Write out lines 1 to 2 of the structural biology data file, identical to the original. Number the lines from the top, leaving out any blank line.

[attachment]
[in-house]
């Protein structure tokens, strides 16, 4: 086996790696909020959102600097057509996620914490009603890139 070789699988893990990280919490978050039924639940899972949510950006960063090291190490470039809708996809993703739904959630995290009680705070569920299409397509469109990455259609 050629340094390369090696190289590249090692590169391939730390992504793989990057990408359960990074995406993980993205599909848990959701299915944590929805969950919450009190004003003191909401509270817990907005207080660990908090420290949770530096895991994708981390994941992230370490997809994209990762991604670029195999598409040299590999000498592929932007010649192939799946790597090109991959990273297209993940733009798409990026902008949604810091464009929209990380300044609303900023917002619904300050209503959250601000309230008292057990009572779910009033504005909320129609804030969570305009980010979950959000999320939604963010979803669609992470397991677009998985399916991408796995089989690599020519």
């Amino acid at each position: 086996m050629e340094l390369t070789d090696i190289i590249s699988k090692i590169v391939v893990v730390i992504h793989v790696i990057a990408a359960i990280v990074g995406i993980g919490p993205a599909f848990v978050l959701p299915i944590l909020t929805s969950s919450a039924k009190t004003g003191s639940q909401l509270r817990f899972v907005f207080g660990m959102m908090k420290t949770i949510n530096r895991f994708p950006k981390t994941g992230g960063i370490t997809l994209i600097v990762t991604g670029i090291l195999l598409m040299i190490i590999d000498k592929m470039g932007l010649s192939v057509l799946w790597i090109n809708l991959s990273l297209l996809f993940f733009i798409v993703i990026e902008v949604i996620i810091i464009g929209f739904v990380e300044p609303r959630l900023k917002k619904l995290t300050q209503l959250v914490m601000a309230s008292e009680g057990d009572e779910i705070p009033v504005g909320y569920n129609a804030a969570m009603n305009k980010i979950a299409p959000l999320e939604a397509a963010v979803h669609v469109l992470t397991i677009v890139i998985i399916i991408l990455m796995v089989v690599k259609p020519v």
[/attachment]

[in-house]
């Protein structure tokens, strides 16, 4: 086996790696909020959102600097057509996620914490009603890139 070789699988893990990280919490978050039924639940899972949510950006960063090291190490470039809708996809993703739904959630995290009680705070569920299409397509469109990455259609 050629340094390369090696190289590249090692590169391939730390992504793989990057990408359960990074995406993980993205599909848990959701299915944590929805969950919450009190004003003191909401509270817990907005207080660990908090420290949770530096895991994708981390994941992230370490997809994209990762991604670029195999598409040299590999000498592929932007010649192939799946790597090109991959990273297209993940733009798409990026902008949604810091464009929209990380300044609303900023917002619904300050209503959250601000309230008292057990009572779910009033504005909320129609804030969570305009980010979950959000999320939604963010979803669609992470397991677009998985399916991408796995089989690599020519």